Plans to construct a Formula One theme park as part of a massive motorsport-orientated development in Dubai have been put on hold as the global economic crisis reaches the Middle East.

Developer Union Properties PJSC announced that a decision was taken at board level to suspend the construction and opening of its F1-X theme park project, which was scheduled to launch later this year, citing 'the current financial market and the drying up of liquidity from banks and financial institutions'. Latest plans now suggest that the park will open in 2010, with Union Properties confident that the project will continue to attract financial support.

"The project is founded on a strong business model that withstands recession whilst allowing for the future growth of Dubai," F1-X marketing director Penny Fischer confirmed, "With construction more than 50 per cent complete, the core of international expertise on the ground and operational plans virtually complete, it is hard to believe that a financial partner will not come forward in coming days or weeks to capitalise on the opportunity."

Having received an exclusive development licence from FOA in 2006, F1-X was billed as the first family entertainment concept of its kind, a theme park with 'something for everyone', including bespoke rides and simulations, F1 team showcases and experiences, and an F1 hall of fame. It was to have been a focal point of the Motorcity development currently under construction around the Dubai Autodrome circuit.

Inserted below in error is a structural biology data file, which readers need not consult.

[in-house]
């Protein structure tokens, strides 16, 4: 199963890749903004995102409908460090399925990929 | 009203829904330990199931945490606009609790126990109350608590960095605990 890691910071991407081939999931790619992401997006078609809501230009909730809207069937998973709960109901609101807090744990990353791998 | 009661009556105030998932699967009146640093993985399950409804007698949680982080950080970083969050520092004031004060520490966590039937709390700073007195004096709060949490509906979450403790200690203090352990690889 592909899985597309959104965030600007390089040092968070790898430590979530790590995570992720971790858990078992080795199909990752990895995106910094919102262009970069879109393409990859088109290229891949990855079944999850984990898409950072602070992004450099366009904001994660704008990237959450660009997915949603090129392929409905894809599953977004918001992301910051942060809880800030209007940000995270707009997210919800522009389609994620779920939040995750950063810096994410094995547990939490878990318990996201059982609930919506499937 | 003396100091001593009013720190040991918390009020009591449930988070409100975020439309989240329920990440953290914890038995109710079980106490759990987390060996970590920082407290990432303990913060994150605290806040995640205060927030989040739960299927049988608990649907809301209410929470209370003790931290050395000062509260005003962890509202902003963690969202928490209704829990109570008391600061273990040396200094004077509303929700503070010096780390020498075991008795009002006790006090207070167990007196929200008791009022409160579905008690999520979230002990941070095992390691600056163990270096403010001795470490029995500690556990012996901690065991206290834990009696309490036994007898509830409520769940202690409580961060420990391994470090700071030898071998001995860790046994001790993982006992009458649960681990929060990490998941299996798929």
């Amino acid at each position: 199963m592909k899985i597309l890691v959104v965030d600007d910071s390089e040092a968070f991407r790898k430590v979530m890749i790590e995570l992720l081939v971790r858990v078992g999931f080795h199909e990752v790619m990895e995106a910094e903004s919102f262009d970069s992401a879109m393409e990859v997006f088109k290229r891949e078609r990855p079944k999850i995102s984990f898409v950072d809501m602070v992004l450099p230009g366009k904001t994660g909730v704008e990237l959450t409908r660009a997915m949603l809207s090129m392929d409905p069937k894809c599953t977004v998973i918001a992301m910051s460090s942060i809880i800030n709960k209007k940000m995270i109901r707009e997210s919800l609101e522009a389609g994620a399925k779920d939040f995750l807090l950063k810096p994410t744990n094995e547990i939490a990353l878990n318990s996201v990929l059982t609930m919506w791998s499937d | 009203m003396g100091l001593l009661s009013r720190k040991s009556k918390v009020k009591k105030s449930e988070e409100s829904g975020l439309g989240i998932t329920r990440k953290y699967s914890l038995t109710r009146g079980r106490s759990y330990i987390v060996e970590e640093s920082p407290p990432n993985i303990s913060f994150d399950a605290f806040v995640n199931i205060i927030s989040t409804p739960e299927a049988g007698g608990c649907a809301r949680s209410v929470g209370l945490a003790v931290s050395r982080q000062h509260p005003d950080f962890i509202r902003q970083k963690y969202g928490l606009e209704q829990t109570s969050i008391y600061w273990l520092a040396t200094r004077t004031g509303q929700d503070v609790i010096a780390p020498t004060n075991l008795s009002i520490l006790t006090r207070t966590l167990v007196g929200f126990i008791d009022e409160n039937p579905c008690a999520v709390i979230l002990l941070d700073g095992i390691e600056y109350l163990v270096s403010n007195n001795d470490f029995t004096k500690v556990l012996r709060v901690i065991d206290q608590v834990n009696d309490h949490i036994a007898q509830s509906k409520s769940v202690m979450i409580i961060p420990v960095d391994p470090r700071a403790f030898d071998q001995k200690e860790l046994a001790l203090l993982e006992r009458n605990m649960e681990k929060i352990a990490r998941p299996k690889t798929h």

Union Properties borrowed around $680m for the project, but reported as long ago as June 2007 that it would need more loans. Although well advanced, construction has been halted as Union Properties - which backs cars in the Middle East-based Speedcar Series - refocuses on its main business of managing and renting property. The company, which earlier this week announced a twelve per cent growth in net profit, insists that nearby developments, including Index and Limestone House, were due to be completed in 2009 as scheduled.

"[F1-X] was a borderline project when the market was booming," Real Capital Analytics MD Dan Fasulo told financial publication Bloomberg, "The world has changed. There is nobody willing to fund these projects anymore."

Property prices in Dubai have fallen by around 25 per cent since September, and lending in the UAE is slowing as much as in other, more widely-reported, areas of the world.

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